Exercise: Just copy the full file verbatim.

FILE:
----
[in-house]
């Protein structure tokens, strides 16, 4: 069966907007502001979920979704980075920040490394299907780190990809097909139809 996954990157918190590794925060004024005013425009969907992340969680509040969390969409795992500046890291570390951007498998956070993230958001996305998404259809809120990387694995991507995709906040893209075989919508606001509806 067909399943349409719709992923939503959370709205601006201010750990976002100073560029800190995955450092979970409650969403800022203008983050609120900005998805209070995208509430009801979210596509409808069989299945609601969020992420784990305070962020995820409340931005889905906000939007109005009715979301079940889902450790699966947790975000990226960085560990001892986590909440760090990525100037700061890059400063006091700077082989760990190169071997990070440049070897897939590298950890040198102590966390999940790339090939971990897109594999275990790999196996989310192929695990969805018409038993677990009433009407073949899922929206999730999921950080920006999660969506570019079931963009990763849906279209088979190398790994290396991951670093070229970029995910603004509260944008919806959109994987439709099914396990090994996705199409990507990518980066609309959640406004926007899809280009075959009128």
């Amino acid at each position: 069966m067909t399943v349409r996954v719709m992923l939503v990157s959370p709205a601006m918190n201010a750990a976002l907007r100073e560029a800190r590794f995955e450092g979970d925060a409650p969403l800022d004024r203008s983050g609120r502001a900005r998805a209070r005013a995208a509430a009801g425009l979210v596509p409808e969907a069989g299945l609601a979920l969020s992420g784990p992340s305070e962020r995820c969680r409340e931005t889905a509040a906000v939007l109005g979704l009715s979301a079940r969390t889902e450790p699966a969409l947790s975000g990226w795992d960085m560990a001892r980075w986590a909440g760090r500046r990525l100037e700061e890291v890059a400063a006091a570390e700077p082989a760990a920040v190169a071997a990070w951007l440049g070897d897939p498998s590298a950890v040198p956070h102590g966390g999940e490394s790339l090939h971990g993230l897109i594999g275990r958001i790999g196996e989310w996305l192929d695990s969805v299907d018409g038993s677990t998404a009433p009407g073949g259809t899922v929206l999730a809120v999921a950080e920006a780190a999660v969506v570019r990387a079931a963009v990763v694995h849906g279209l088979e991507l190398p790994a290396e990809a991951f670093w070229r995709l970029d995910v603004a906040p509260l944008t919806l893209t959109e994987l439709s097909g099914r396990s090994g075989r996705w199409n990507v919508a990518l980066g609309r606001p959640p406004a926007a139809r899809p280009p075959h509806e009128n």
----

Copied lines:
[in-house]
């Protein structure tokens, strides 16, 4: 069966907007502001979920979704980075920040490394299907780190990809097909139809 996954990157918190590794925060004024005013425009969907992340969680509040969390969409795992500046890291570390951007498998956070993230958001996305998404259809809120990387694995991507995709906040893209075989919508606001509806 067909399943349409719709992923939503959370709205601006201010750990976002100073560029800190995955450092979970409650969403800022203008983050609120900005998805209070995208509430009801979210596509409808069989299945609601969020992420784990305070962020995820409340931005889905906000939007109005009715979301079940889902450790699966947790975000990226960085560990001892986590909440760090990525100037700061890059400063006091700077082989760990190169071997990070440049070897897939590298950890040198102590966390999940790339090939971990897109594999275990790999196996989310192929695990969805018409038993677990009433009407073949899922929206999730999921950080920006999660969506570019079931963009990763849906279209088979190398790994290396991951670093070229970029995910603004509260944008919806959109994987439709099914396990090994996705199409990507990518980066609309959640406004926007899809280009075959009128």
């Amino acid at each position: 069966m067909t399943v349409r996954v719709m992923l939503v990157s959370p709205a601006m918190n201010a750990a976002l907007r100073e560029a800190r590794f995955e450092g979970d925060a409650p969403l800022d004024r203008s983050g609120r502001a900005r998805a209070r005013a995208a509430a009801g425009l979210v596509p409808e969907a069989g299945l609601a979920l969020s992420g784990p992340s305070e962020r995820c969680r409340e931005t889905a509040a906000v939007l109005g979704l009715s979301a079940r969390t889902e450790p699966a969409l947790s975000g990226w795992d960085m560990a001892r980075w986590a909440g760090r500046r990525l100037e700061e890291v890059a400063a006091a570390e700077p082989a760990a920040v190169a071997a990070w951007l440049g070897d897939p498998s590298a950890v040198p956070h102590g966390g999940e490394s790339l090939h971990g993230l897109i594999g275990r958001i790999g196996e989310w996305l192929d695990s969805v299907d018409g038993s677990t998404a009433p009407g073949g259809t899922v929206l999730a809120v999921a950080e920006a780190a999660v969506v570019r990387a079931a963009v990763v694995h849906g279209l088979e991507l190398p790994a290396e990809a991951f670093w070229r995709l970029d995910v603004a906040p509260l944008t919806l893209t959109e994987l439709s097909g099914r396990s090994g075989r996705w199409n990507v919508a990518l980066g609309r606001p959640p406004a926007a139809r899809p280009p075959h509806e009128n």